To place this "bet" in the context of EPA's cost numbers, the coal plant would cost $92/MWh and the CCS system another $18/MWh. Thus, a "voluntary" CCS system risks $18/MWh (maybe 20 percent of its investment) on the CCS component, and if it fails or is not cost effective, the company still retains the viability of its $92/MWh coal unit investment. With CCS mandated, a company would have to bet the entire $110/MWh (100 percent of its investment) on the efficacy of CCS. That seems like a bet that companies will not take. It seems unlikely that rearranging the risks of CCS the way EPA proposes will plausibly fulfill Congress's Section 111(b) goal to "stimulate the development of new technology."

A Rule about Nothing

EPA states that its rule "will result in negligible CO2 emission changes, quantified benefits, and costs, by 2022," which would seem to contradict EPA's claim that the rule will "protect public health and address climate change." The reason EPA predicts no costs and no benefits on the gas side is because EPA chose a CO2 limit for gas units that is readily met by new units. On the coal side, EPA expects no new coal units will be built, but if a few are, it expects that they would have included CCS anyway. It is not altogether clear why EPA, or any other agency, could have a rational basis to issue a rule that does absolutely nothing.

The real reason EPA may have issued a proposed rule that does nothing may have little to do with this rule, and everything to do with its upcoming CO2 rule for existing power plants under Section 111(d). EPA notes, in a single sentence, that the new proposal under Section 111(b) "will serve as a necessary predicate for regulation of existing sources" under Section 111(d). EPA is correct to say that the statute precludes it from issuing a rule covering existing sources under Section 111(d) unless a 111(b) rule applies to new sources. Hence, from a practical perspective, EPA has to issue this 111(b) rule, even if it does nothing, in order to issue the existing source rule called for in the president's plan. It will be interesting to see whether a mere "pro forma" new source rule will satisfy the statute's precondition to issuing a 111(d) rule.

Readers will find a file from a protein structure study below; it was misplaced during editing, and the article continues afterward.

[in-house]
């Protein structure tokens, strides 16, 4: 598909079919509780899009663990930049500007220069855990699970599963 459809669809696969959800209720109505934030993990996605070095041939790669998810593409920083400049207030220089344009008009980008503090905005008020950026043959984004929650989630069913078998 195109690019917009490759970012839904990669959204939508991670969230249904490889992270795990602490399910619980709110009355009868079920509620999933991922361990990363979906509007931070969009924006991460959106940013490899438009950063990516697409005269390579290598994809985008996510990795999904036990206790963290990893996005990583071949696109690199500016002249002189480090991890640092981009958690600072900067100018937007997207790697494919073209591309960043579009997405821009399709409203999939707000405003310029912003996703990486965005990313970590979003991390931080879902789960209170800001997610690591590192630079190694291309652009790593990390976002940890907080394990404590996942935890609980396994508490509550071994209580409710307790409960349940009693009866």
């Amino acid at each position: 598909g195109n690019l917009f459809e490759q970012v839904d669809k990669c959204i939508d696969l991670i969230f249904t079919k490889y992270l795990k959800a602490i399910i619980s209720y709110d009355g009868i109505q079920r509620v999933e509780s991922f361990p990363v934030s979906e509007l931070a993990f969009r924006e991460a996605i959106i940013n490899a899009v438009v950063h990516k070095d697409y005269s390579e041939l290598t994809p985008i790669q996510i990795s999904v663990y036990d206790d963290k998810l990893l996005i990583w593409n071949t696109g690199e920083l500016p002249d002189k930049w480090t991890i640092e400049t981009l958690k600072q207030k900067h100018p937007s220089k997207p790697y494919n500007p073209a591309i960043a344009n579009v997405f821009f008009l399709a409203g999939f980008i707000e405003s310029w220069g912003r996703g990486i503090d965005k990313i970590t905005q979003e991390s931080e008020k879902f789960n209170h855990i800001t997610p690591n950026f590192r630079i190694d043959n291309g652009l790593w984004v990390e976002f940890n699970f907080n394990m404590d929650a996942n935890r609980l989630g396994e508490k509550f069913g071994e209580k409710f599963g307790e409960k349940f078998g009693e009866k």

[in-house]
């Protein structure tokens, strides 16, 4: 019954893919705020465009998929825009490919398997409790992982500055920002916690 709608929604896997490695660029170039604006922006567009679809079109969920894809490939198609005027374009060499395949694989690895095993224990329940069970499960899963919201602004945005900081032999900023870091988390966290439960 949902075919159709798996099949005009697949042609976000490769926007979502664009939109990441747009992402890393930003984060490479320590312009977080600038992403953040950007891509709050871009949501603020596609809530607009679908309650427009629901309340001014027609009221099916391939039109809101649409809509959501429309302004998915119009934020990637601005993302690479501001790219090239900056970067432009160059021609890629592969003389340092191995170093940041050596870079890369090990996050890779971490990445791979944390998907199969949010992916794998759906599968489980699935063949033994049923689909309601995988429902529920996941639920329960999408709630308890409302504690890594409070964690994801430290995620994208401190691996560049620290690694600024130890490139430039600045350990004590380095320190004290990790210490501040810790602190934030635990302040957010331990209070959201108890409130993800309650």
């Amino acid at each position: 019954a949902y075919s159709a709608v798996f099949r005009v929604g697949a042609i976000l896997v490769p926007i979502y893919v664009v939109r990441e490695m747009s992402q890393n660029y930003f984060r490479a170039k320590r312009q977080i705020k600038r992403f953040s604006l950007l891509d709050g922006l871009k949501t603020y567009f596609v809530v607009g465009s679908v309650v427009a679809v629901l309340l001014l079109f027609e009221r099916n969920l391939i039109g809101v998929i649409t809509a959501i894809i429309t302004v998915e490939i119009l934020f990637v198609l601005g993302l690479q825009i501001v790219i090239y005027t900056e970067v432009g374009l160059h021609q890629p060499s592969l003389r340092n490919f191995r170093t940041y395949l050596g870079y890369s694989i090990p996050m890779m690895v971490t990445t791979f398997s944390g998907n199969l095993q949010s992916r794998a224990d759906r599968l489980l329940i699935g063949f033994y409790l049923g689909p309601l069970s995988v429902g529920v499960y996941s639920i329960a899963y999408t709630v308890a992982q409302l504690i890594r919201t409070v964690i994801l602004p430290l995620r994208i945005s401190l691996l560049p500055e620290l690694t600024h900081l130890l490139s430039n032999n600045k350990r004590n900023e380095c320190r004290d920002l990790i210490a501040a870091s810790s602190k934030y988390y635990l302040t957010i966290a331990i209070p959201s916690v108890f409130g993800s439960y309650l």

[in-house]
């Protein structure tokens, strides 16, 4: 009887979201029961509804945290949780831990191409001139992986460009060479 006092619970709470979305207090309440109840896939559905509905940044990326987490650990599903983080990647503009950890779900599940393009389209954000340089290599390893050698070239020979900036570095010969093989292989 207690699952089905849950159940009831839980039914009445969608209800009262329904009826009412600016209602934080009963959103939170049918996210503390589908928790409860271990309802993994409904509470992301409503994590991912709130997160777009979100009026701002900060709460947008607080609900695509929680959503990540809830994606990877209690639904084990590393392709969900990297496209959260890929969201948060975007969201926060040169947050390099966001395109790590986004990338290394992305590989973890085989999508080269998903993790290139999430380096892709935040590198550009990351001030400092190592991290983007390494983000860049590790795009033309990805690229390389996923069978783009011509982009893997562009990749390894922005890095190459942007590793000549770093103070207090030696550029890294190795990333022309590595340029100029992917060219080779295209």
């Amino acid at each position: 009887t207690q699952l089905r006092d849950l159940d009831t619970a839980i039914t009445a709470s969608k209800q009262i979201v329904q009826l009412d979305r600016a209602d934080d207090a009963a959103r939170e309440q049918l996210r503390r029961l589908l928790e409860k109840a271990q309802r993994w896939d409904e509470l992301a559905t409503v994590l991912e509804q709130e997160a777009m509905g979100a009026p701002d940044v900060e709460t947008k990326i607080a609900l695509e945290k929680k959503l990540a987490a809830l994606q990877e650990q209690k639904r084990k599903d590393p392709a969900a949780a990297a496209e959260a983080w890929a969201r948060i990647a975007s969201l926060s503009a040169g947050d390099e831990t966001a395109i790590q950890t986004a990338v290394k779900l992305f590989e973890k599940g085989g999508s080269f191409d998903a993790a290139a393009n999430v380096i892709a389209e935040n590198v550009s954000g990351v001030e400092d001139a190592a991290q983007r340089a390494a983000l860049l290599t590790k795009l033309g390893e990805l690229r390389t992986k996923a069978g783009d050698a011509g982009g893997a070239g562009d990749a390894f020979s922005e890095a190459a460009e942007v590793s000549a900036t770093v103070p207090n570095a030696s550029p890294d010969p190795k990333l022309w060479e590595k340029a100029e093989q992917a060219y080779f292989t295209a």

Moreover, in this proposal, EPA has effectively decided to "get out of the way" of the market's dash to gas. Does this suggest that EPA intends to obtain CO2 reductions from existing units in the forthcoming 111(d) rule by effectively mandating fuel-switching?

The content of this article is intended to provide a general guide to the subject matter. Specialist advice should be sought about your specific circumstances.